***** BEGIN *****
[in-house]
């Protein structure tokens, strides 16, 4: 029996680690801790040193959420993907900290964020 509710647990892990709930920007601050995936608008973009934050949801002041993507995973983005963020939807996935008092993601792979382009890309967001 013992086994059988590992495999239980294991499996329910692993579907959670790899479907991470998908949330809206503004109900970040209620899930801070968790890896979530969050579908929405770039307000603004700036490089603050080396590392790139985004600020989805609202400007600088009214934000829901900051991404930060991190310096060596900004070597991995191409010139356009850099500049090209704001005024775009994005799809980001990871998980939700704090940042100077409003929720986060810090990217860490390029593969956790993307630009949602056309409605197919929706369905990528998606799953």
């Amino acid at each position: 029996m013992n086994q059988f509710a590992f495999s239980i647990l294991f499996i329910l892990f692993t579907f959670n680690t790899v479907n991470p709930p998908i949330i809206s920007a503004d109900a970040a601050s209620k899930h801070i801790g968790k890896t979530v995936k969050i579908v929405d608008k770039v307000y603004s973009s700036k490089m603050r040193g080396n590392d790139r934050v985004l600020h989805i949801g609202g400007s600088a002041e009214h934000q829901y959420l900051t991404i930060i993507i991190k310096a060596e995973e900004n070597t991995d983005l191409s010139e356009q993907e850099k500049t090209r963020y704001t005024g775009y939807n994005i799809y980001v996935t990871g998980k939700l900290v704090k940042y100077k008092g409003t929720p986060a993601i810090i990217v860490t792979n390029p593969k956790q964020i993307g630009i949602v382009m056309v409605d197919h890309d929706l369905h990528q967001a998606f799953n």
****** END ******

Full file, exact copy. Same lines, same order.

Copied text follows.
[in-house]
């Protein structure tokens, strides 16, 4: 029996680690801790040193959420993907900290964020 509710647990892990709930920007601050995936608008973009934050949801002041993507995973983005963020939807996935008092993601792979382009890309967001 013992086994059988590992495999239980294991499996329910692993579907959670790899479907991470998908949330809206503004109900970040209620899930801070968790890896979530969050579908929405770039307000603004700036490089603050080396590392790139985004600020989805609202400007600088009214934000829901900051991404930060991190310096060596900004070597991995191409010139356009850099500049090209704001005024775009994005799809980001990871998980939700704090940042100077409003929720986060810090990217860490390029593969956790993307630009949602056309409605197919929706369905990528998606799953």
């Amino acid at each position: 029996m013992n086994q059988f509710a590992f495999s239980i647990l294991f499996i329910l892990f692993t579907f959670n680690t790899v479907n991470p709930p998908i949330i809206s920007a503004d109900a970040a601050s209620k899930h801070i801790g968790k890896t979530v995936k969050i579908v929405d608008k770039v307000y603004s973009s700036k490089m603050r040193g080396n590392d790139r934050v985004l600020h989805i949801g609202g400007s600088a002041e009214h934000q829901y959420l900051t991404i930060i993507i991190k310096a060596e995973e900004n070597t991995d983005l191409s010139e356009q993907e850099k500049t090209r963020y704001t005024g775009y939807n994005i799809y980001v996935t990871g998980k939700l900290v704090k940042y100077k008092g409003t929720p986060a993601i810090i990217v860490t792979n390029p593969k956790q964020i993307g630009i949602v382009m056309v409605d197919h890309d929706l369905h990528q967001a998606f799953n």